California is burning all of it but really the heartheat is right here
in Los Angeles where everyone is suddenly bad but you know
they were always bad, always been this way— bad men
(and women too) but mostly men probably all the time— men.
Anyway we’re on fire, there’s no end in sight, just a steady fall of
and all the air is just smoke and we can’t stop coughing and the cars are
so I don’t even bother to go to the car wash. I just wipe
the windshields at the gas station.
All those pink stars on the sidewalk
are a dingygrey and they don’t shine anymore. Los Angeles is
cracking right down the middle like a disaster movie which makes
I guess. Here. I drive to work and passmansions
pass homeless people pass oil rigs and pass billboards
but I think that’s what I love about it. It may sound stupid but have I ever told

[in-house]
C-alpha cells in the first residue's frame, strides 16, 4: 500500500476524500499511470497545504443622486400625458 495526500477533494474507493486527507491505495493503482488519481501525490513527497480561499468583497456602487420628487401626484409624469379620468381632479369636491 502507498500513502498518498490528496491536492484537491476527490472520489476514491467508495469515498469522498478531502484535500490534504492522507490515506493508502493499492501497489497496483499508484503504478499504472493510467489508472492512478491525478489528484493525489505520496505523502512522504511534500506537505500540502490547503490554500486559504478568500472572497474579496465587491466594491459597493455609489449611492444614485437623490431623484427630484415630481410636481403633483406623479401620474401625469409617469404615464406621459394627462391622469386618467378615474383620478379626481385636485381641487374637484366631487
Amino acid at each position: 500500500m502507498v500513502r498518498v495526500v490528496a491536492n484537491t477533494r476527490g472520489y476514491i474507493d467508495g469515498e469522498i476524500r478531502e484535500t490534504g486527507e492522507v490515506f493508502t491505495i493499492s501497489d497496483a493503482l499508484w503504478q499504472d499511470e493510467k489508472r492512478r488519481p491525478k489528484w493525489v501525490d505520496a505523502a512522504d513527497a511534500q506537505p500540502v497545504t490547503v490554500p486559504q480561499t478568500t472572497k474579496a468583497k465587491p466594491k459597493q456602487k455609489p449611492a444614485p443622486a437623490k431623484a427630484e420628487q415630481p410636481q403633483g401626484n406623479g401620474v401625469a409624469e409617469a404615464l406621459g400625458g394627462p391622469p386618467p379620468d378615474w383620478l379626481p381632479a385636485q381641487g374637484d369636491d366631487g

how my chest burns maybe with smoke
when I glance
down Hollywood from Vine and everything is lit up like Christmas
(especially at Christmas), how my heart feels
how the city sometimes still feels like hope or magic, the magic promised
How do you get to Hollywood?
Take Fountain, take Fountain, take
Fountain I repeat to myself as I drive to work avoiding the
freeway—here they’re called freeways not
For every broken woman there
is a woman refusing to be broken.
Hollywood. For every predatory
man there is a man—
no— scratch it.
For every man
there are a hundred women.
And they have discovered
they’ve always had teeth
Hollywood. We can fix this,
maybe this city. We can put
our elbows into it really scrub until it’s
a new kind of shiny
once we realize it’s not soot covering everything, not ash,
dense layer of men.
(This poem borrows from Anne Jardim and maybe, loosely, Maggie Smith as well.)